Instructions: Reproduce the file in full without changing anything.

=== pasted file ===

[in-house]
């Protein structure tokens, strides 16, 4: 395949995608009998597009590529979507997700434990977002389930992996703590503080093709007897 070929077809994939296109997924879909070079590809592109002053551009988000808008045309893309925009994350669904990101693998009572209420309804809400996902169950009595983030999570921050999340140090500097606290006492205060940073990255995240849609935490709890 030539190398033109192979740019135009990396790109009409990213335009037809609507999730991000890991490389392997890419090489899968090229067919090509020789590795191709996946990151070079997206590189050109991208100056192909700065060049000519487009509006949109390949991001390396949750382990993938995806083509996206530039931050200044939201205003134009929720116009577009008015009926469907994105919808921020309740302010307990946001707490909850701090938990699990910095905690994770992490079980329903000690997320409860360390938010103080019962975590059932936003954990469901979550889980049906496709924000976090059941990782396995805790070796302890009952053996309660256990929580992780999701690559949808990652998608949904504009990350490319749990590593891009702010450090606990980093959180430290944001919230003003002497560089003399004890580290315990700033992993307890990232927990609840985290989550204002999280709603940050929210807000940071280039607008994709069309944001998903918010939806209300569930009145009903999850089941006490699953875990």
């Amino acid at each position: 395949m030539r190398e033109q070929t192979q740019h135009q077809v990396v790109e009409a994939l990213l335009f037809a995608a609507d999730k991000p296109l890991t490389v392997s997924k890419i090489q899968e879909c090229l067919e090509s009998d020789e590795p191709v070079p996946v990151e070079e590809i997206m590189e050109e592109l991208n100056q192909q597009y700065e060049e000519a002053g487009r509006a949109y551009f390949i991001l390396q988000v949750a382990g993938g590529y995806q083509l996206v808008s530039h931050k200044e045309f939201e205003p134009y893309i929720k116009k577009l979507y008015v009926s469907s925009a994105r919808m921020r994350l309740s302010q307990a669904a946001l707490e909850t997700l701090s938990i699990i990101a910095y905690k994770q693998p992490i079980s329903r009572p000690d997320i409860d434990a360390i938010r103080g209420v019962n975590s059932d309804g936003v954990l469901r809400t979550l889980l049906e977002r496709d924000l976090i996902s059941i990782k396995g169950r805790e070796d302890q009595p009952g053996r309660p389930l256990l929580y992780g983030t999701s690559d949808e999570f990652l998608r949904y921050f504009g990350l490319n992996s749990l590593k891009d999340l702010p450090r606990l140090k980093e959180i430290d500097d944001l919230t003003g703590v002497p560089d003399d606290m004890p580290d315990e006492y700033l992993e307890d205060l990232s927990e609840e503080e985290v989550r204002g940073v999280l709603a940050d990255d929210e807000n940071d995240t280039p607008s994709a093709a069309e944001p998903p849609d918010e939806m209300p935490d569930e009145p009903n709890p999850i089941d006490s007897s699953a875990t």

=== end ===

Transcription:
[in-house]
């Protein structure tokens, strides 16, 4: 395949995608009998597009590529979507997700434990977002389930992996703590503080093709007897 070929077809994939296109997924879909070079590809592109002053551009988000808008045309893309925009994350669904990101693998009572209420309804809400996902169950009595983030999570921050999340140090500097606290006492205060940073990255995240849609935490709890 030539190398033109192979740019135009990396790109009409990213335009037809609507999730991000890991490389392997890419090489899968090229067919090509020789590795191709996946990151070079997206590189050109991208100056192909700065060049000519487009509006949109390949991001390396949750382990993938995806083509996206530039931050200044939201205003134009929720116009577009008015009926469907994105919808921020309740302010307990946001707490909850701090938990699990910095905690994770992490079980329903000690997320409860360390938010103080019962975590059932936003954990469901979550889980049906496709924000976090059941990782396995805790070796302890009952053996309660256990929580992780999701690559949808990652998608949904504009990350490319749990590593891009702010450090606990980093959180430290944001919230003003002497560089003399004890580290315990700033992993307890990232927990609840985290989550204002999280709603940050929210807000940071280039607008994709069309944001998903918010939806209300569930009145009903999850089941006490699953875990």
């Amino acid at each position: 395949m030539r190398e033109q070929t192979q740019h135009q077809v990396v790109e009409a994939l990213l335009f037809a995608a609507d999730k991000p296109l890991t490389v392997s997924k890419i090489q899968e879909c090229l067919e090509s009998d020789e590795p191709v070079p996946v990151e070079e590809i997206m590189e050109e592109l991208n100056q192909q597009y700065e060049e000519a002053g487009r509006a949109y551009f390949i991001l390396q988000v949750a382990g993938g590529y995806q083509l996206v808008s530039h931050k200044e045309f939201e205003p134009y893309i929720k116009k577009l979507y008015v009926s469907s925009a994105r919808m921020r994350l309740s302010q307990a669904a946001l707490e909850t997700l701090s938990i699990i990101a910095y905690k994770q693998p992490i079980s329903r009572p000690d997320i409860d434990a360390i938010r103080g209420v019962n975590s059932d309804g936003v954990l469901r809400t979550l889980l049906e977002r496709d924000l976090i996902s059941i990782k396995g169950r805790e070796d302890q009595p009952g053996r309660p389930l256990l929580y992780g983030t999701s690559d949808e999570f990652l998608r949904y921050f504009g990350l490319n992996s749990l590593k891009d999340l702010p450090r606990l140090k980093e959180i430290d500097d944001l919230t003003g703590v002497p560089d003399d606290m004890p580290d315990e006492y700033l992993e307890d205060l990232s927990e609840e503080e985290v989550r204002g940073v999280l709603a940050d990255d929210e807000n940071d995240t280039p607008s994709a093709a069309e944001p998903p849609d918010e939806m209300p935490d569930e009145p009903n709890p999850i089941d006490s007897s699953a875990t």